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Casting

Greenhorn
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Which of these attempts to assign a value to a byte primitive variable is out of the byte range?
a. byte b=(byte)255;
b. byte b=(byte)128;
c. byte b=(byte)-128;
d. byte b=(byte)127;
I think none of them is a correct answer. After casting, (byte)255 and (byte)128 should be zero value, because they lost their higher bits. Correct?

Leverager of our synergies
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I think c and d are correct, since range for byte is -128 to 127.

Greenhorn
Posts: 14
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The result that you will get is
a. byte b=(byte)255; (value will be -1)
b. byte b=(byte)128; (value will be -128)
c. byte b=(byte)-128; (value will be -128)
d. byte b=(byte)127; (value will be 127)
So from this the answer is (a) & (b).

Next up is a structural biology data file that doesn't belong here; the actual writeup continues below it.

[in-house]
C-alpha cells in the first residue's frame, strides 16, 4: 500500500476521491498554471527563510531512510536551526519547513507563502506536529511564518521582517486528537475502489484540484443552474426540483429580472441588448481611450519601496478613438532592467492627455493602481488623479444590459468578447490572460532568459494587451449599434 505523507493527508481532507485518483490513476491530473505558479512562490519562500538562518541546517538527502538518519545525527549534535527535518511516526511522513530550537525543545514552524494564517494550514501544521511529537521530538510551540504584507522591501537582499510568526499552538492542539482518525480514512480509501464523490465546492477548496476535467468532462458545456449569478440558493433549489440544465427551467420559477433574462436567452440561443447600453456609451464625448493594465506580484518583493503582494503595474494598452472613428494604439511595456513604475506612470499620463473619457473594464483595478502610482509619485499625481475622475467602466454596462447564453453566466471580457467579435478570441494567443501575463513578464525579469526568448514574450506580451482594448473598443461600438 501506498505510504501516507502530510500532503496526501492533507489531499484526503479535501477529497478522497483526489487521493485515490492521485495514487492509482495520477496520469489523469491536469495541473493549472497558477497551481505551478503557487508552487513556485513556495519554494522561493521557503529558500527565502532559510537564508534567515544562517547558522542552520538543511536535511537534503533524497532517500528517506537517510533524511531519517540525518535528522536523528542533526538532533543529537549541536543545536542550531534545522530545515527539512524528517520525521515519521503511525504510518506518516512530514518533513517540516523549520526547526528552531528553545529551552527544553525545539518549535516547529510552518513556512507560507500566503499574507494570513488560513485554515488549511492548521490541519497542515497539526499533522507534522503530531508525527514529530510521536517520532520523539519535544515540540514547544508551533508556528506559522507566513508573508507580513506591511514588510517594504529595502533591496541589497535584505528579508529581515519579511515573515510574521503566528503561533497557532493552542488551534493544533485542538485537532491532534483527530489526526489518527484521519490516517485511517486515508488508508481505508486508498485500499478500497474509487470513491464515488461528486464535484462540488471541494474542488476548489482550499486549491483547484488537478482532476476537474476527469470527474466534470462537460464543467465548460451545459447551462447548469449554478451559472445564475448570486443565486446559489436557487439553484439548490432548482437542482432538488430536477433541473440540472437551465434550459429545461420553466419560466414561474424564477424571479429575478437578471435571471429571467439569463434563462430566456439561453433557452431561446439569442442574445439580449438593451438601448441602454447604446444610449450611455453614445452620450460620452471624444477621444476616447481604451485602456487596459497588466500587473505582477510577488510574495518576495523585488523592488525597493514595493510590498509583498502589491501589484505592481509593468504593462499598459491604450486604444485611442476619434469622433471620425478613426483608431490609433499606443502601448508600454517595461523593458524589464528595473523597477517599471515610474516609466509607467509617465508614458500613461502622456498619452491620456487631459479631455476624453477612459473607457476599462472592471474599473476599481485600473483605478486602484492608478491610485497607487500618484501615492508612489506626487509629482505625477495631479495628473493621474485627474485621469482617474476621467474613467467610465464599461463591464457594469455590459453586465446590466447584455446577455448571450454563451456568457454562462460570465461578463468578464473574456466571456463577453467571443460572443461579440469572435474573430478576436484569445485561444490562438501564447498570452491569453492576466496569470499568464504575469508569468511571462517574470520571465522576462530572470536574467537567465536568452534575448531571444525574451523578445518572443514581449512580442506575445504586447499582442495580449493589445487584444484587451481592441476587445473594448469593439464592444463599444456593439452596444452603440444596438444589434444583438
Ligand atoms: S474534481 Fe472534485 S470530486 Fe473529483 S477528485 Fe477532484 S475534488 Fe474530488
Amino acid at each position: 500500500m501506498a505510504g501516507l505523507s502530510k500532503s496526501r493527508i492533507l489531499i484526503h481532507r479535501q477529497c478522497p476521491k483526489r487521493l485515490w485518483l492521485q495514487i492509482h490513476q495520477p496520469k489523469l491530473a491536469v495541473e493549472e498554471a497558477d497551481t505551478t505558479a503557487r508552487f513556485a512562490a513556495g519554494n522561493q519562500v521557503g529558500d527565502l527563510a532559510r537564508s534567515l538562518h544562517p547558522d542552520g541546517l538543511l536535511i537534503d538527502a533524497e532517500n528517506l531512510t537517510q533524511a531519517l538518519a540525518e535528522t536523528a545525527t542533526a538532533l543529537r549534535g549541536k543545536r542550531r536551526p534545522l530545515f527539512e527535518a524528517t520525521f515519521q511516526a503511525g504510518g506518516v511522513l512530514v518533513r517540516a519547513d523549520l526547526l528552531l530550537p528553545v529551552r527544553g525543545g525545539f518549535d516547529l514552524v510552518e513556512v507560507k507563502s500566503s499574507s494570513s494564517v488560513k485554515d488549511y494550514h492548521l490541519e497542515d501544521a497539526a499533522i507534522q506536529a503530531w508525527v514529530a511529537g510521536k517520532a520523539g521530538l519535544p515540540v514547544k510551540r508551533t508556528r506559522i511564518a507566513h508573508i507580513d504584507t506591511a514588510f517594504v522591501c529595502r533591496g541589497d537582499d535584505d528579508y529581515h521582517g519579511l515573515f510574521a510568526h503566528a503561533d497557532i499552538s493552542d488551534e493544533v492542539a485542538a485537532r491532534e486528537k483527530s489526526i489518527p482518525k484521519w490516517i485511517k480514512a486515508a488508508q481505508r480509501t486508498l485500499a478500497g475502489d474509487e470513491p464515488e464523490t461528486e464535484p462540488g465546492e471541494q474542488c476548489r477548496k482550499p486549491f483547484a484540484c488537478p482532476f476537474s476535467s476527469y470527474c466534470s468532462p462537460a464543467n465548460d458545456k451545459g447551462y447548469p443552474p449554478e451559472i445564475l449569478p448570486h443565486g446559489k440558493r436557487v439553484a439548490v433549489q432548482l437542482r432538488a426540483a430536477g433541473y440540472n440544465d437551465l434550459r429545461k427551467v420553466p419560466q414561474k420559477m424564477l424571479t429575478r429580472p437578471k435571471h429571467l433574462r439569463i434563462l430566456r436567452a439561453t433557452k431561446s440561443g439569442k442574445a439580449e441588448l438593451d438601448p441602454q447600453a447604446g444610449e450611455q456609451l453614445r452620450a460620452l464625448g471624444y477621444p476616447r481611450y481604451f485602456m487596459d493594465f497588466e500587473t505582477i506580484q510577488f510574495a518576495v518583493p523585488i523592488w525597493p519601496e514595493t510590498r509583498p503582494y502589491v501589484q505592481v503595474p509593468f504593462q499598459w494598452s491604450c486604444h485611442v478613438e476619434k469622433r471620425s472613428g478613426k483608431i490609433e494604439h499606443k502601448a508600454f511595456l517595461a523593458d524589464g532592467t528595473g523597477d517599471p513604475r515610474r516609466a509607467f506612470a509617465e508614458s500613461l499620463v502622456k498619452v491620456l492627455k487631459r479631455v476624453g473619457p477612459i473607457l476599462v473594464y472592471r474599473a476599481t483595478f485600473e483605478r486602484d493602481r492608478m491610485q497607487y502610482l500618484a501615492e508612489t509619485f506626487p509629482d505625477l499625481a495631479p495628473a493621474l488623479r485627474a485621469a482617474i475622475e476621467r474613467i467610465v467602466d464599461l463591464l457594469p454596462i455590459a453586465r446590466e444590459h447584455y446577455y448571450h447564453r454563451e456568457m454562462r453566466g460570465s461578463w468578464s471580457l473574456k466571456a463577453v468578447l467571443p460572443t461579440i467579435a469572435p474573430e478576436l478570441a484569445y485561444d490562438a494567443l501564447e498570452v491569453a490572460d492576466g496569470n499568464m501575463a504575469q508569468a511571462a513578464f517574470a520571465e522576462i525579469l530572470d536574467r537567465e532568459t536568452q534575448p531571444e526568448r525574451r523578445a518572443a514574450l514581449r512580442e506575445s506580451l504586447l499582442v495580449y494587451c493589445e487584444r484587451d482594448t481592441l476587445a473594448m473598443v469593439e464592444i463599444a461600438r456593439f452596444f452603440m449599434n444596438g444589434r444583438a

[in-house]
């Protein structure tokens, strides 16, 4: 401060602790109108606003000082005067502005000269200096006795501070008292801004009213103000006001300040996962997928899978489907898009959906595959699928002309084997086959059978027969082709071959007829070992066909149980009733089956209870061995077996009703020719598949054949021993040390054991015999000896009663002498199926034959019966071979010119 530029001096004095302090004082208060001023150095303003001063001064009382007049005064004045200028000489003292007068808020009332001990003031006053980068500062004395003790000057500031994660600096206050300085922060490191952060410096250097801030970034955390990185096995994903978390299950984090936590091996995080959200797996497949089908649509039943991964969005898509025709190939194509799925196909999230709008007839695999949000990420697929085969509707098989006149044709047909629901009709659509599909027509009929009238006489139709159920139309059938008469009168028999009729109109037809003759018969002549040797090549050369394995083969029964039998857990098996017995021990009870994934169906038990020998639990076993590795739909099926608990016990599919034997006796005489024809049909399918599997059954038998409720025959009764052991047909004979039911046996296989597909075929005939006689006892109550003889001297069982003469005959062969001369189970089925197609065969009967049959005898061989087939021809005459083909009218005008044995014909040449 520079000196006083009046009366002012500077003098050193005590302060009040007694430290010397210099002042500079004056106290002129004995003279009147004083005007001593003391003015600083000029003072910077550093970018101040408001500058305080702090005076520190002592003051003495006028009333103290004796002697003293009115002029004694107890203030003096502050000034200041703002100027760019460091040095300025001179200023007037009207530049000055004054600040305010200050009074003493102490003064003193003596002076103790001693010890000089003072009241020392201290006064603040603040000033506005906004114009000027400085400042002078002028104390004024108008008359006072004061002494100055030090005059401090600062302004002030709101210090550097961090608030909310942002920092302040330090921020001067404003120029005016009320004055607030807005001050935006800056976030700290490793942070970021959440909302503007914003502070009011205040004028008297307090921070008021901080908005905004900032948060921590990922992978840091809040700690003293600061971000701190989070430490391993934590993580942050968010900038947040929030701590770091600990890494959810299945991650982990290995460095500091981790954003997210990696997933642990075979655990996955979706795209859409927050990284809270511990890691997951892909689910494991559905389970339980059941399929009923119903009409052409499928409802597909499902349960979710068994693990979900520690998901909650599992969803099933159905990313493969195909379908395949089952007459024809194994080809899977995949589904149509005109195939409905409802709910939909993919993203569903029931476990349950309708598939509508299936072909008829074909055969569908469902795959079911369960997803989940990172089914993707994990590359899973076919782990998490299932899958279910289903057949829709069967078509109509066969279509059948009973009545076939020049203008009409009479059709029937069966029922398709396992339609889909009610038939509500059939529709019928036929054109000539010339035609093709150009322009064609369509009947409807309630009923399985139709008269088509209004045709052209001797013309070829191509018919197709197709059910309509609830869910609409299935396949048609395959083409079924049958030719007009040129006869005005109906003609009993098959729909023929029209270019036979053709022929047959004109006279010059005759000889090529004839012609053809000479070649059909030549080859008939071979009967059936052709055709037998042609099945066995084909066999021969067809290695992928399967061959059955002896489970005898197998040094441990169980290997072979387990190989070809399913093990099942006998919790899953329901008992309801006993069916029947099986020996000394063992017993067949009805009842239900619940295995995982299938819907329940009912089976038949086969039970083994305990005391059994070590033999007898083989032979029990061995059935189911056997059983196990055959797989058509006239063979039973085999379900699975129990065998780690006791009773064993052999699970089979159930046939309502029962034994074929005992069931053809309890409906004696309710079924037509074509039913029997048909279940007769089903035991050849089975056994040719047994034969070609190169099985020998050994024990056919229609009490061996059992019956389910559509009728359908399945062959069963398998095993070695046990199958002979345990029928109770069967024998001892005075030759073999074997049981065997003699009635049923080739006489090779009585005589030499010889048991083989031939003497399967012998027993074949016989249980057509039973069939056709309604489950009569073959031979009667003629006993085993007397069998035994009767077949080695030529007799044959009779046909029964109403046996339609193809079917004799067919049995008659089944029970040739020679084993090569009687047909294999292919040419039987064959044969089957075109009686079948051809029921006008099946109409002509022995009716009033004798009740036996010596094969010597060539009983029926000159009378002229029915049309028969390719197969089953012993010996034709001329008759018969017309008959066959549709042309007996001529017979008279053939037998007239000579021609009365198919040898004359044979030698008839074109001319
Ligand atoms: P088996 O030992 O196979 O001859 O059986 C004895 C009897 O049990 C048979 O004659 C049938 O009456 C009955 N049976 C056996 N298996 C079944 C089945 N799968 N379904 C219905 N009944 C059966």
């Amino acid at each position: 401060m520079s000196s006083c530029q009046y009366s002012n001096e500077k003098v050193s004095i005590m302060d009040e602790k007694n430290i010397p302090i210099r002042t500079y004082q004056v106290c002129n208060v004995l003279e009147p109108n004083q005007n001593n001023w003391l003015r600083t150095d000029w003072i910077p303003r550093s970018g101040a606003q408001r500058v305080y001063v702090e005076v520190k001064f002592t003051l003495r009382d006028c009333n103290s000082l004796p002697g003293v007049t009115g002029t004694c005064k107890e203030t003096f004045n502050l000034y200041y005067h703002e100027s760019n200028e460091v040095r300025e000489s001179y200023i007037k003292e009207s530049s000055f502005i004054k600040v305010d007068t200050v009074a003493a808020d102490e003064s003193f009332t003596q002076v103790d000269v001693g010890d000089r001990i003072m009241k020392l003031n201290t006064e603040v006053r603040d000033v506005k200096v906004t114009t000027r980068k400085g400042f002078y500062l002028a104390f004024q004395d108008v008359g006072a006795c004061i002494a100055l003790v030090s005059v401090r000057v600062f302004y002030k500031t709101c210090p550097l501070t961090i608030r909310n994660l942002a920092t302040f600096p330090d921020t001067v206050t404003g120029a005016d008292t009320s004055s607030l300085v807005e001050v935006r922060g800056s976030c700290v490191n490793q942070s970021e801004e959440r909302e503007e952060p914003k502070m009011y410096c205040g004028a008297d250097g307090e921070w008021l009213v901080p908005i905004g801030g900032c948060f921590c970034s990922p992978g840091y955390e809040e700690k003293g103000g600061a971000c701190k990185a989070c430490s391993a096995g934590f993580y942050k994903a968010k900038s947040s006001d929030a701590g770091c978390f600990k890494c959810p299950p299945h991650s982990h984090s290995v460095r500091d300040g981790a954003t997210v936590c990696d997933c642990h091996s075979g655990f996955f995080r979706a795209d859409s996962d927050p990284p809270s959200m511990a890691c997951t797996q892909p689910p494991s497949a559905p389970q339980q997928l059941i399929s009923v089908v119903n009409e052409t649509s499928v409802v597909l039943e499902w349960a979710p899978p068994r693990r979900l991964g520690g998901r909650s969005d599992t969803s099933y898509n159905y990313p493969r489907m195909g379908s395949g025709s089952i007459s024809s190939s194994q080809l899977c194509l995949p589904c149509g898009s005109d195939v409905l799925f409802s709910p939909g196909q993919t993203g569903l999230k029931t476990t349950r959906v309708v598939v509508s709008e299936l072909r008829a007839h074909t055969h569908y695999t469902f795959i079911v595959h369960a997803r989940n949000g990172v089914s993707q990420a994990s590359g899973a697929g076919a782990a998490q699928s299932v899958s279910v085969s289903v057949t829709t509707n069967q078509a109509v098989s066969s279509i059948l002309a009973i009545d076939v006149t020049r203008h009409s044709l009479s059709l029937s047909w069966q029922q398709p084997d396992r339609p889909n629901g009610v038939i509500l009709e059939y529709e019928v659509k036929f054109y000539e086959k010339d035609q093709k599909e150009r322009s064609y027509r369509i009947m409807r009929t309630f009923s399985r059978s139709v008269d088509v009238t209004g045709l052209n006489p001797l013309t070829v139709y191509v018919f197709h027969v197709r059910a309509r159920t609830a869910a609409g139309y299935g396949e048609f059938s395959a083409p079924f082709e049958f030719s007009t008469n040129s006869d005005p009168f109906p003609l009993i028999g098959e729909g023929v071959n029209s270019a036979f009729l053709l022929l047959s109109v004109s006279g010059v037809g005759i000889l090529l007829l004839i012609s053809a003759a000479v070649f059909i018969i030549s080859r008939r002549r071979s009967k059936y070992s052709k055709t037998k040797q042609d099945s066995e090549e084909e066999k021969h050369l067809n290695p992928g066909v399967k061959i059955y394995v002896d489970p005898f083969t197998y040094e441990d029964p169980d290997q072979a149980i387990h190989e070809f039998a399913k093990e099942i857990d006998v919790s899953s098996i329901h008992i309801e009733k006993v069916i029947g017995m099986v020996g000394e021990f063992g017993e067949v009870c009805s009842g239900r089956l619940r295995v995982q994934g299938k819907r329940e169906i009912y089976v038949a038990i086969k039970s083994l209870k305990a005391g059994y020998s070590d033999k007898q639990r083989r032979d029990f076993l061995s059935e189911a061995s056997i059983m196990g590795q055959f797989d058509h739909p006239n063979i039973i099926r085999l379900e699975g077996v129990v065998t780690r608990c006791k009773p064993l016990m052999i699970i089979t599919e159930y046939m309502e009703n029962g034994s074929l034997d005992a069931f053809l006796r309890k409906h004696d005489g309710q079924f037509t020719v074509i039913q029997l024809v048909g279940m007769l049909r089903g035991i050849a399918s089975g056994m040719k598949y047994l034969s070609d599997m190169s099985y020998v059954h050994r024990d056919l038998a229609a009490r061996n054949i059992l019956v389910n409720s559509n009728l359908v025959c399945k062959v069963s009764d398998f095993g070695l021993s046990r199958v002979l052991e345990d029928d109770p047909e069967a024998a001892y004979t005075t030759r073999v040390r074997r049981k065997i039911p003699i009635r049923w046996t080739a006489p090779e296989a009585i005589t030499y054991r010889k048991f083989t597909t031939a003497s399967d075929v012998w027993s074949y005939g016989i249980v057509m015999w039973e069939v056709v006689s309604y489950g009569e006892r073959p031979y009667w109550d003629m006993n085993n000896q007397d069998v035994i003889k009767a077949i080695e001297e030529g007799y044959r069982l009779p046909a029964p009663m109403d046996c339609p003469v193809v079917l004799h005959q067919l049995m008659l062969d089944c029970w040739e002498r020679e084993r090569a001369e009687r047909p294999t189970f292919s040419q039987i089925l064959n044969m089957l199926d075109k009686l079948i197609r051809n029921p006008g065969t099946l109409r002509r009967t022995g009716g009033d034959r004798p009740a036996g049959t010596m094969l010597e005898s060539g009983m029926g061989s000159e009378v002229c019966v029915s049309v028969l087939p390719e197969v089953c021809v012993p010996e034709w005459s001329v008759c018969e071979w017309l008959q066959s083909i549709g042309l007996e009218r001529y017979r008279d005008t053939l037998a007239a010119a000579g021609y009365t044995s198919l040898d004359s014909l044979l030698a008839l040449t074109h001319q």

Sachin Kombrabail
Greenhorn
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The result that you will get is
a. byte b=(byte)255; (value will be -1)
b. byte b=(byte)128; (value will be -128)
c. byte b=(byte)-128; (value will be -128)
d. byte b=(byte)127; (value will be 127)
So from this the answer is (a) & (b).
The reason why this happens is given with examples in the JLS.
"The results for byte and short lose information about the sign and magnitude of the numeric values and also lose precision. The results can be understood by examining the low order bits of the minimum and maximum int. The minimum int is, in hexadecimal, 0x80000000, and the maximum int is 0x7fffffff. This explains the short results, which are the low 16 bits of these values, namely, 0x0000 and 0xffff; it explains the char results, which also are the low 16 bits of these values, namely, '\u0000' and '\uffff'; and it explains the byte results, which are the low 8 bits of these values, namely, 0x00 and 0xff."